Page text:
Conference site ยป Proceedings

FigureFirst: A Layout-first Approach for Scientific Figures

Theodore Lindsay
Caltech Division of Biology and Biological Engineering

Peter T. Weir
Data Science at Yelp

Floris van Breugel
University of Washington


One major reason that Python has been widely adopted as a scientific computing platform is the availability of powerful visualization libraries. Although these tools facilitate discovery and data exploration, they are difficult to use when constructing the sometimes-intricate figures required to advance the narrative of a scientific manuscript. For this reason, figure creation often follows an inefficient serial process, where simple representations of raw data are constructed in analysis software and then imported into desktop publishing software to construct the final figure. Though the graphical user interface of publishing software is uniquely tailored to the production of publication quality layouts, once the data are imported, all edits must be re-applied if the analysis code or underlying dataset changes. Here we introduce a new Python package, FigureFirst, that allows users to design figures and analyze data in a parallel fashion, making it easy to generate and continuously update aesthetically pleasing and informative figures directly from raw data. To accomplish this, FigureFirst acts as a bridge between the Scalable Vector Graphics (SVG) format and Matplotlib Hunter08 plotting in Python. With FigureFirst, the user specifies the layout of a figure by drawing a set of rectangles on the page using a standard SVG editor such as Inkscape Altert13. In Python, FigureFirst uses this layout file to generate Matplotlib figures and axes in which the user can plot the data. Additionally, FigureFirst saves the populated figures back into the original SVG layout file. This functionality allows the user to adjust the layout in Inkscape, then run the script again, updating the data layers to match the new layout. Building on this architecture, we have implemented a number of features that make complex tasks remarkably easy including axis templates; changing attributes of standard SVG items such as their size, shape, color, and text; and an API for adding JessyInk Jagannathan12 extensions to Matplotlib objects for automatically generating animated slide presentations. We have used FigureFirst to generate figures for publications Lindsay17 and provide code and the layouts for the figures presented in this manuscript at our GitHub page:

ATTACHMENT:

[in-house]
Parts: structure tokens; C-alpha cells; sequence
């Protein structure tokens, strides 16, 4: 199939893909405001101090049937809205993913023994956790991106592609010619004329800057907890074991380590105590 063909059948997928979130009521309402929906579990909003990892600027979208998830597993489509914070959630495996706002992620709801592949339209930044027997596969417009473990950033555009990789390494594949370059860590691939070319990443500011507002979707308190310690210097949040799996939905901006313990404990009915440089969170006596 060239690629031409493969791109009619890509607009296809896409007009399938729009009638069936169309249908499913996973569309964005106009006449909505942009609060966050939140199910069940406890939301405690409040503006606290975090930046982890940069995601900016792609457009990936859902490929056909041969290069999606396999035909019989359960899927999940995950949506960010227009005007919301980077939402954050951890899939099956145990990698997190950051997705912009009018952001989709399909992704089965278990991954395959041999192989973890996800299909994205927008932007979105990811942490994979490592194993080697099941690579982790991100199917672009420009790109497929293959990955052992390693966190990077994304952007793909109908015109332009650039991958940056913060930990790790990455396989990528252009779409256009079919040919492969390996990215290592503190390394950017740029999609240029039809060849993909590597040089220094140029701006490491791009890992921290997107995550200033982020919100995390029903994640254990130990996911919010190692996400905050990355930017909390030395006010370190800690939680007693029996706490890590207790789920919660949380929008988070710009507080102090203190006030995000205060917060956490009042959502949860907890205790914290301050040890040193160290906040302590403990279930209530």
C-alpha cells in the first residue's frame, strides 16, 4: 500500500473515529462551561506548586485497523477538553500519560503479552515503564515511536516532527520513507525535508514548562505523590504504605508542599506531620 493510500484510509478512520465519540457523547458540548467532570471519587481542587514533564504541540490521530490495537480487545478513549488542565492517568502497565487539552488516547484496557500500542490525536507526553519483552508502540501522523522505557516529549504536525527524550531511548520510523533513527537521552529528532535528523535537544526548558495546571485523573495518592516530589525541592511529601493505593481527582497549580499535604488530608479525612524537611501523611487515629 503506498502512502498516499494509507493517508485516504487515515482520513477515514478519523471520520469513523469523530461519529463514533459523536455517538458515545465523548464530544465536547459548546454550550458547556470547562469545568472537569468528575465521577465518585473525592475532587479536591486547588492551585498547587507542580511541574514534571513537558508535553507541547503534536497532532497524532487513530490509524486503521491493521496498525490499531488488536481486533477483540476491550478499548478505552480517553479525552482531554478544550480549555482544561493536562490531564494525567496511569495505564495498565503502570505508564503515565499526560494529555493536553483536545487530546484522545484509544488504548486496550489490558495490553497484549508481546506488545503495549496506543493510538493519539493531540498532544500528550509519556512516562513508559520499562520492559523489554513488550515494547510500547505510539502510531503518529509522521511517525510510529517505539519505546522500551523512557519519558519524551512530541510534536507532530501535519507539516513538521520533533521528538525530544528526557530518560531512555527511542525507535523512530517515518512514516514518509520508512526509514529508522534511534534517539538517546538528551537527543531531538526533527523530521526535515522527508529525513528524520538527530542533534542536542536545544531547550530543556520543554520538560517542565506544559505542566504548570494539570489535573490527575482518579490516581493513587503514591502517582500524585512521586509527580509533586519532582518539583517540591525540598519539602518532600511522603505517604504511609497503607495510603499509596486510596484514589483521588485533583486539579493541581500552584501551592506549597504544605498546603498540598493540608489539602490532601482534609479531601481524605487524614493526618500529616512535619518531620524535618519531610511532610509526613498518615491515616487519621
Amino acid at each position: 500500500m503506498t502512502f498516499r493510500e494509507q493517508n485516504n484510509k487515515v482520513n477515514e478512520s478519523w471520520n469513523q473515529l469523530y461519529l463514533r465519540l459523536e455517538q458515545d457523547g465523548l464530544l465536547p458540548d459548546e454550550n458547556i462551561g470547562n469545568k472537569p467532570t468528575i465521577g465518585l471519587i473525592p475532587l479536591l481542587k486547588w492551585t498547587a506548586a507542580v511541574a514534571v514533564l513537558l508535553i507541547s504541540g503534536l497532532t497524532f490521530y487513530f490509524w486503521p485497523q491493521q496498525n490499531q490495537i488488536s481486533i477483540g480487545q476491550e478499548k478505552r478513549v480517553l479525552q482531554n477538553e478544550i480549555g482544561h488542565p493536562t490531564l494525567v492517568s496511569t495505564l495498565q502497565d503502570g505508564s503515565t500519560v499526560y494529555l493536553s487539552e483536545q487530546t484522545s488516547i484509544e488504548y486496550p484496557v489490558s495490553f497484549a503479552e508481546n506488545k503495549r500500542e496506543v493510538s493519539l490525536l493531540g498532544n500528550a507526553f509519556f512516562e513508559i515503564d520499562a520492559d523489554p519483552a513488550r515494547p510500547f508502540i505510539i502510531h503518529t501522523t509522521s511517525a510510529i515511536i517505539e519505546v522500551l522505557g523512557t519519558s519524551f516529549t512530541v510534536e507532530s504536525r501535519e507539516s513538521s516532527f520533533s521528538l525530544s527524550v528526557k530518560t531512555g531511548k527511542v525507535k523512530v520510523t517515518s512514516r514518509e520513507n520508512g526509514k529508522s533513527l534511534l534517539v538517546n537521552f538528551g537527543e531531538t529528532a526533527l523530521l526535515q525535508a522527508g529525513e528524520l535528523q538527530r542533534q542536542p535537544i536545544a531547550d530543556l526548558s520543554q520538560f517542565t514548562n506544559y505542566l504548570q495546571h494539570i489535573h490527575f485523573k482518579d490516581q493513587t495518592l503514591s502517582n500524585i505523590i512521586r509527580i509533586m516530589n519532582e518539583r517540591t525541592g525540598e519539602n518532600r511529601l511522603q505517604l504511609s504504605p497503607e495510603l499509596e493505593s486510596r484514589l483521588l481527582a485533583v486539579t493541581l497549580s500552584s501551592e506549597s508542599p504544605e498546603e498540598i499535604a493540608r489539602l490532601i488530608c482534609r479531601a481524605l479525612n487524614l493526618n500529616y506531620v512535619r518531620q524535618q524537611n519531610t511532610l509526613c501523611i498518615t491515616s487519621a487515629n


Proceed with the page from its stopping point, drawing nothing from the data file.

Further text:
plotting, figures, SVG, Matplotlib

Bibtex entry

Full text PDF